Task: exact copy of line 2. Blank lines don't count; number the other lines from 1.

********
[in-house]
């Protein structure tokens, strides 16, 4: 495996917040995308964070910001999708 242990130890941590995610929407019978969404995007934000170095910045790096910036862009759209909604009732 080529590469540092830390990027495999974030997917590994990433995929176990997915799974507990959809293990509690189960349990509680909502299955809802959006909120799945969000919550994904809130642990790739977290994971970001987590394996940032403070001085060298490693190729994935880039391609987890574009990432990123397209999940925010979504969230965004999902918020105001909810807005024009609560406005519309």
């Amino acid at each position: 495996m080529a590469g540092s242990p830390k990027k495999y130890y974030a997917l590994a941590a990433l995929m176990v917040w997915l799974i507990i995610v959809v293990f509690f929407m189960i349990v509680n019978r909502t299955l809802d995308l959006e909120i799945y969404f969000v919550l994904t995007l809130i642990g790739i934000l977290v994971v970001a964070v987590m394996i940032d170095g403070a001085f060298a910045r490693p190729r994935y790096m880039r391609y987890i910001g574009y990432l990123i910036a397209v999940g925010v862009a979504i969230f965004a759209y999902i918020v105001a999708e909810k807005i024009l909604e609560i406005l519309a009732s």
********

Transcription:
């Protein structure tokens, strides 16, 4: 495996917040995308964070910001999708 242990130890941590995610929407019978969404995007934000170095910045790096910036862009759209909604009732 080529590469540092830390990027495999974030997917590994990433995929176990997915799974507990959809293990509690189960349990509680909502299955809802959006909120799945969000919550994904809130642990790739977290994971970001987590394996940032403070001085060298490693190729994935880039391609987890574009990432990123397209999940925010979504969230965004999902918020105001909810807005024009609560406005519309």